The killer later confessed. Apparently there was a phone call to the police station. However, it took him a month to put it in print. He typed the confession  letter all in CAPS.  Riverside PD accepted the “confession letter” as genuine because the confession letter writer wrote that he had removed the central coil from the Beatle distributor cap. There was no remorse. On the contrary, the writer was a bit tongue-in-cheek with some elements of the confession.

Here is the confession letter content:

BY____________

SHE WAS YOUNG AND BEAUTIFUL BUT NOW SHE IS BATTERED AND DEAD. SHE IS NOT THE FIRST AND SHE WILL NOT BE THE LAST I LAY AWAKE NIGHTS THINKING ABOUT MY NEXT VICTIM. MAYBE SHE WILL BE THE BEAUTIFUL BLOND THAT BABYSITS NEAR THE LITTLE STORE AND WALKS DOWN THE DARK ALLEY EACH EVENING ABOUT SEVEN. OR MAYBE SHE WILL BE THE SHAPELY BLUE EYED BROWNETT THAT SAID NO WHEN I ASKED HER FOR A DATE IN HIGH SCHOOL. BUT MAYBE IT WILL NOT BE EITHER. BUT I SHALL CUT OFF HER FEMALE PARTS AND DEPOSIT THEM FOR THE WHOLE CITY TO SEE. SO DON’T MAKE IT TO EASY FOR ME. KEEP YOUR SISTERS, DAUGHTERS, AND WIVES OFF THE STREETS AND ALLEYS. MISS BATES WAS STUPID. SHE WENT TO THE SLAUGHTER LIKE A LAMB. SHE
DID NOT PUT UP A STRUGGLE. BUT I DID. IT WAS A BALL. I FIRST PULLED THE MIDDLE WIRE FROM THE DISTRIBUTOR. THEN I WAITED FOR HER IN THE LIBRARY AND FOLLOWED HER OUT AFTER ABOUT TWO MINUTS. THE BATTERY MUST HAVE BEEN ABOUT DEAD BY THEN. I THEN OFFERED TO HELP. SHE WAS THEN VERY WILLING TO TALK TO ME. I TOLD HER THAT MY CAR WAS DOWN THE STREET AND THAT I WOULD GIVE HER A LIFT HOME. WHEN WE WERE AWAY FROM THE LIBRARY WALKING, I SAID IT WAS ABOUT TIME. SHE ASKED ME “ABOUT TIME FOR WHAT”. I SAID IT WAS ABOUT TIME FOR HER TO DIE. I GRABBED HER AROUND THE NECK WITH MY HAND OVER HER MOUTH AND MY OTHER HAND WITH A SMALL
KNIFE AT HER THROAT. SHE WENT VERY WILLINGLY. HER BREAST FELT VERY WARM AND FIRM UNDER MY HANDS, BUT ONLY ONE THING WAS ON MY MIND. MAKING HER PAY FOR THE BRUSH OFFS THAT SHE HAD GIVEN ME DURING THE YEARS PRIOR. SHE DIED HARD. SHE SQUIRMED AND SHOOK AS I CHOAKED HER, AND HER LIPS TWICHED. SHE LET OUT A SCREAM ONCE AND I KICKED HER HEAD TO SHUT HER UP. I PLUNGED THE KNIFE INTO HER AND IT BROKE. I THEN FINISHED THE JOB BY CUTTING HER THROAT. I AM NOT SICK. I AM INSANE. BUT THAT WILL NOT STOP THE GAME. THIS LETTER SHOULD BE PUBLISHED FOR
ALL TO READ IT. IT JUST MIGHT SAVE THAT GIRL IN THE ALLEY. BUT THAT’S UP TO YOU. IT WILL BE ON YOUR CONSCIENCE. NOT MINE. YES, I DID MAKE THAT CALL TO YOU ALSO. IT WAS JUST A WARNING. BEWARE…I AM STALKING YOUR GIRLS NOW.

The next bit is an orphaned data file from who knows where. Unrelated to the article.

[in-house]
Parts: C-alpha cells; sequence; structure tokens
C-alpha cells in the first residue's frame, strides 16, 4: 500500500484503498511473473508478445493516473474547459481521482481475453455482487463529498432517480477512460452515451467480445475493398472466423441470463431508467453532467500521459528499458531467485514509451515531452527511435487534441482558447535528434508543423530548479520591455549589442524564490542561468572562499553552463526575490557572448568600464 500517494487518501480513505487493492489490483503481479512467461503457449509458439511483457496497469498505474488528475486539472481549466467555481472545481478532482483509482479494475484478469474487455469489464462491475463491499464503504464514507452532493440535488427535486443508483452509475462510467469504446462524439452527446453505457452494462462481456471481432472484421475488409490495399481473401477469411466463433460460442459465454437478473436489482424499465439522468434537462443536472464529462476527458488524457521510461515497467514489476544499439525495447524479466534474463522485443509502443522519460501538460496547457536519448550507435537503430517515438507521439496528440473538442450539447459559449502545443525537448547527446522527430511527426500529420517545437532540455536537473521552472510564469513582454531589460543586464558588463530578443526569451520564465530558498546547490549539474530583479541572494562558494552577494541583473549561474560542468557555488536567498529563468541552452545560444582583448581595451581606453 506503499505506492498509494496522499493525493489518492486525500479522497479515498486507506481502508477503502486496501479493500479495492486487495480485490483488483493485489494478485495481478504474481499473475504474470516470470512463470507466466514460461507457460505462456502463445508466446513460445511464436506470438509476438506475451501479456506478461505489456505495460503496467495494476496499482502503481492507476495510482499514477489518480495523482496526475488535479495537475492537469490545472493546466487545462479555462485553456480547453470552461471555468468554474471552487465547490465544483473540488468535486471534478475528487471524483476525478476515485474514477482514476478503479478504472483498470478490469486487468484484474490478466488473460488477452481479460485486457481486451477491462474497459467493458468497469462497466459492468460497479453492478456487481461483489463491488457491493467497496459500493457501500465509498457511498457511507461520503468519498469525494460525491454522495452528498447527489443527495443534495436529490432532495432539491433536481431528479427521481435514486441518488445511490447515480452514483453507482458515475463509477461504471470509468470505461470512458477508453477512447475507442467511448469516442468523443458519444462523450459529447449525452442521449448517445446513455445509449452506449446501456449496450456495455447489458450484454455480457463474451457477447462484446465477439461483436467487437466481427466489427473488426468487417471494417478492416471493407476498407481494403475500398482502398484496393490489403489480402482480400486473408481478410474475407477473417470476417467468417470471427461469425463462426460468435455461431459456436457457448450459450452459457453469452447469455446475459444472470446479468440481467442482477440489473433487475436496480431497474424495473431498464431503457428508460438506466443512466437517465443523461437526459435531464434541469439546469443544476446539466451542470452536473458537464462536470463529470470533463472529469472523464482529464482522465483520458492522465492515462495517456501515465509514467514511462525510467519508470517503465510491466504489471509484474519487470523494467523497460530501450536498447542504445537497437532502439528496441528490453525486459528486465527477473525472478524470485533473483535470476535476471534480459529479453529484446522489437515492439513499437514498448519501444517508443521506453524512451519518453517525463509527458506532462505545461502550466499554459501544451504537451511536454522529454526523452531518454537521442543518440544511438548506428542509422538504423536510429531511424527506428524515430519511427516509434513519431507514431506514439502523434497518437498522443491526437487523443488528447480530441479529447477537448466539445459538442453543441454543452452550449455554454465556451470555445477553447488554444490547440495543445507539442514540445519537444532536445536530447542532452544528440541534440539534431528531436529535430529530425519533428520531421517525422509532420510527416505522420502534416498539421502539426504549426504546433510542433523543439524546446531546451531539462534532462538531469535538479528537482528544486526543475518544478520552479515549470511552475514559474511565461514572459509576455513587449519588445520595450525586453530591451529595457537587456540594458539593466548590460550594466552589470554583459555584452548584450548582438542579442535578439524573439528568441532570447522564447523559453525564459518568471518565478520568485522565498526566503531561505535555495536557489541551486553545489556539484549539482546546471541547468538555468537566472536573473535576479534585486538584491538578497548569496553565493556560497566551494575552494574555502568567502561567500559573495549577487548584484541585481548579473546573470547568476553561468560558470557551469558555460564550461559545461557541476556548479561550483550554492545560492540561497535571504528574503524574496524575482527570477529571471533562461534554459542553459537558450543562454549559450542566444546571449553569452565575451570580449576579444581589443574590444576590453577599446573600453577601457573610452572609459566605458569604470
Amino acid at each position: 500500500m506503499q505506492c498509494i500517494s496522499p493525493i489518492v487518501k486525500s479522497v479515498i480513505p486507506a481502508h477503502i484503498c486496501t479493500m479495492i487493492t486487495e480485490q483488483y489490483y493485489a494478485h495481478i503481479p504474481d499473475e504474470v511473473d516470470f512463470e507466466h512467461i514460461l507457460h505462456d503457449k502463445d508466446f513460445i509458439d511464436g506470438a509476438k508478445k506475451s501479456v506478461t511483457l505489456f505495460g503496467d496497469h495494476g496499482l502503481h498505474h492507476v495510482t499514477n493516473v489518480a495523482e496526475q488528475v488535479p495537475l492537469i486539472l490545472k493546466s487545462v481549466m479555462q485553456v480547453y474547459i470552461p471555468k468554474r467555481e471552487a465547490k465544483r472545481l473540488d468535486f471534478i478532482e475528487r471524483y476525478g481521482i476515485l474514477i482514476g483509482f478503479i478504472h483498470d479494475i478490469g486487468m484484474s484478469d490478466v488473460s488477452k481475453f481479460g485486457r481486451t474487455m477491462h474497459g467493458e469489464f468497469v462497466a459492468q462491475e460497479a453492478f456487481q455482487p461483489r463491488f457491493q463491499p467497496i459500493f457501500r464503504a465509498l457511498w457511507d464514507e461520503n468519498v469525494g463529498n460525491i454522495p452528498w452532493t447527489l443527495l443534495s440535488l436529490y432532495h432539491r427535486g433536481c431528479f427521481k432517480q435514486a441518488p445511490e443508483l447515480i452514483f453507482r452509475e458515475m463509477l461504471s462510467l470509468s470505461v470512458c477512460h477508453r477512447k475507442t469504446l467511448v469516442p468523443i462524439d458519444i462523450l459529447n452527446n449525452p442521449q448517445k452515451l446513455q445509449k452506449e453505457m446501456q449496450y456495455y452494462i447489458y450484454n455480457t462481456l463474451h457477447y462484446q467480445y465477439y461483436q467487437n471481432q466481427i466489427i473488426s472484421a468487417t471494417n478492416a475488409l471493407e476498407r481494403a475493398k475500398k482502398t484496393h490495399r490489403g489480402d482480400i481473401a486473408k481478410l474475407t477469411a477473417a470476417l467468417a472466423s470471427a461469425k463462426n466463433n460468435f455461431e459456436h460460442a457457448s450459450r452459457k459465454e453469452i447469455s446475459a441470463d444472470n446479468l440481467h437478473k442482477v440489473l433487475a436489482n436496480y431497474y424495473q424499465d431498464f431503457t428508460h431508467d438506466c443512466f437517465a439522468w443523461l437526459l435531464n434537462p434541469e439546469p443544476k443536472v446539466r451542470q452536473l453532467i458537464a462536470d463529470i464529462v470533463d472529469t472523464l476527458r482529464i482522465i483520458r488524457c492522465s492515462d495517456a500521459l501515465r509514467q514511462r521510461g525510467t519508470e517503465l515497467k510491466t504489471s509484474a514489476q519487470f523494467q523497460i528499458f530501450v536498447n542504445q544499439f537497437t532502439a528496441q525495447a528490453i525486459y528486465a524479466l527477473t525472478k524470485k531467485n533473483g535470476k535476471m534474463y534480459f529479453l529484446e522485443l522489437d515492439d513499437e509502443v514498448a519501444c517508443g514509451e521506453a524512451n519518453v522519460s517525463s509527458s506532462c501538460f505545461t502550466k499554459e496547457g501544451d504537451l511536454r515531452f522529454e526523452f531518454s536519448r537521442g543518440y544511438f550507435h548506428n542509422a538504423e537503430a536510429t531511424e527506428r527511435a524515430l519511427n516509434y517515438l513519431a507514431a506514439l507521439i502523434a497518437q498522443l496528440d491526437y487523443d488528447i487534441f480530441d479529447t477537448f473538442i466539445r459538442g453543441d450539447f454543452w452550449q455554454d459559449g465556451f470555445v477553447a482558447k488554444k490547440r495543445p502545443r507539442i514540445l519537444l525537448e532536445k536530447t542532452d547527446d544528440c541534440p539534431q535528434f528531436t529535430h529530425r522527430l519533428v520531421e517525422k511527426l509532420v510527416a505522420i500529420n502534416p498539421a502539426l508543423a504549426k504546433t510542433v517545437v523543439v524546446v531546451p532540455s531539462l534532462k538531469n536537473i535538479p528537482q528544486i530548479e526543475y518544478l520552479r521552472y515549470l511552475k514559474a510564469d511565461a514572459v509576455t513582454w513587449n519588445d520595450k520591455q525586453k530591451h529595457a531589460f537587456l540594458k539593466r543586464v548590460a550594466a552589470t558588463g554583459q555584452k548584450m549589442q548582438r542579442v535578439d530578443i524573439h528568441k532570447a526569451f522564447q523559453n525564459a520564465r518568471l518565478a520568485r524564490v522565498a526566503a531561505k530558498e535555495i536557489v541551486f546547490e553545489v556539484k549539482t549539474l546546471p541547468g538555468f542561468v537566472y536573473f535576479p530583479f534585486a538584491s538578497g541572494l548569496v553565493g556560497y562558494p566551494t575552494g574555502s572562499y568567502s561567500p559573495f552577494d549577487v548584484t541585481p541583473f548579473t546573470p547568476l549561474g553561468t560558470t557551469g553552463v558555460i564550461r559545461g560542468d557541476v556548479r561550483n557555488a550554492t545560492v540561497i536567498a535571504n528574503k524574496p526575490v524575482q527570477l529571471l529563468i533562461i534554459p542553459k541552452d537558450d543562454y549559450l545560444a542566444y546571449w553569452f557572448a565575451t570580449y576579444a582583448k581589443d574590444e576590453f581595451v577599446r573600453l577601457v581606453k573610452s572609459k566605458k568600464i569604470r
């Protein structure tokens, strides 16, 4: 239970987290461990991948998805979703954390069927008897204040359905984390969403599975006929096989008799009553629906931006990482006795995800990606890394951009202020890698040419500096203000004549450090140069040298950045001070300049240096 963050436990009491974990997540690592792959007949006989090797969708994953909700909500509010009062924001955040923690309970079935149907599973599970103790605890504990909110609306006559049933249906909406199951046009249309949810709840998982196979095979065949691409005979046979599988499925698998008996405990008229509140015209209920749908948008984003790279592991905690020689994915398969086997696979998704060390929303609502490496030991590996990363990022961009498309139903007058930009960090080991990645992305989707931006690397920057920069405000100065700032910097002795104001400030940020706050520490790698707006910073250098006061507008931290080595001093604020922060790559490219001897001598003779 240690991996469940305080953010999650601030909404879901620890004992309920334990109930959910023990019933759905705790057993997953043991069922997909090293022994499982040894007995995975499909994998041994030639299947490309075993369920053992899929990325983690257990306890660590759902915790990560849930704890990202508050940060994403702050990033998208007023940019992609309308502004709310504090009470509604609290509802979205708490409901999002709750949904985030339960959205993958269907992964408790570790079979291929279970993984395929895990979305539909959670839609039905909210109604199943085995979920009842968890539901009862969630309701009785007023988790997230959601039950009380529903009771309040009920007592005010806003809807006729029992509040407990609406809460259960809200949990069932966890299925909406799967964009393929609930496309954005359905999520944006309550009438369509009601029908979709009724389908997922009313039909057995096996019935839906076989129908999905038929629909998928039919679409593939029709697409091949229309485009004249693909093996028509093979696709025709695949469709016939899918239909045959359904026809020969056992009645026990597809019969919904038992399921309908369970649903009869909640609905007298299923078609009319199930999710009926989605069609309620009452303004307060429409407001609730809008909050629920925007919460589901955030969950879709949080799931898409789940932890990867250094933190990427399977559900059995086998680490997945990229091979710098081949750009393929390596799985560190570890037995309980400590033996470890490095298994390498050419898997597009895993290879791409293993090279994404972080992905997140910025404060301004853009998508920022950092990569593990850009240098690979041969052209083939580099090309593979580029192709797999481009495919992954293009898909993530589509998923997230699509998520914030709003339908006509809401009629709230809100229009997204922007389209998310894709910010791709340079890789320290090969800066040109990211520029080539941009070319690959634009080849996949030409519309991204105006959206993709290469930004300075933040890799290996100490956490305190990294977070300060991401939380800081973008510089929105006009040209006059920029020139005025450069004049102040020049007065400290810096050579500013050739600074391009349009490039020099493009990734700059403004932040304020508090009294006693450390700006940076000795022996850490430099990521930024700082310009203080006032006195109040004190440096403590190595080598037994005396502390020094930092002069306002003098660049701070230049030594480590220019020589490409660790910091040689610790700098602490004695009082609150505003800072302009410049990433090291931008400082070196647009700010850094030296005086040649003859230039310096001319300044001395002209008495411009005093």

CC. CHIEF OF POLICE
ENTERPRISE

The confession letter writer had typed the confession note using several sheets of carbon and several sheets of paper.  He mailed the bottom copy. This effectively blurred the print and would make it hard to determine what type of typewriter was responsible. This is pretty clever. This tells us two things. The typewriter was at the college and was limited to certain staff or students taking certain classes; or, it was a private typewriter of a person who felt they would be a natural suspect. Otherwise what’s the point? The Riverside police are not going to do a dragnet of the town and subpoena all typewriters.

The confession letter is odd. On one hand its point is to make the writer look a stranger to Bates. He makes himself look as though he is a predator ready and waiting to kill others. Then, the latter part of the letter makes it look as if he had known her.

Clever or stupid? The first part of the letter would make one think that the killer had known her and was now trying to make it look as if she was just one in a line of victims of a homicidal maniac. The latter part is the reverse. It makes it look as if she was the victim of personal revenge.

“By_____” is nice and taunting, tongue-in-cheek, so is the professional CC to police. A creep obviously, but what type of creep? A creep she knew? A creep she didn’t know? “Beware . . . I am stalking your girls now.” Well, it never happened in Riverside again. No serial arose stalking Jane Q. Citizen.

Frankly, the note appears to have a lot of bogus elements in it. The police came to suspect her killer was a jilted boyfriend.

Indeed, taking just a few clues that are known it seems that Bates’ killer knew her. You see, her books were found on the front seat of her Volkswagen. Then, there was a scream heard around 10:30 p.m. that night in the area by residents. Bates left the library around 9 p.m. when it closed. If she was the source of the scream, where had she been for at least an hour? The books, the books, you see. They are a major clue. If someone had offered to take her home, why not take the books she needed and just checked out? She leaves them in her car. Whatever offer she was given, it wasn’t for a ride home.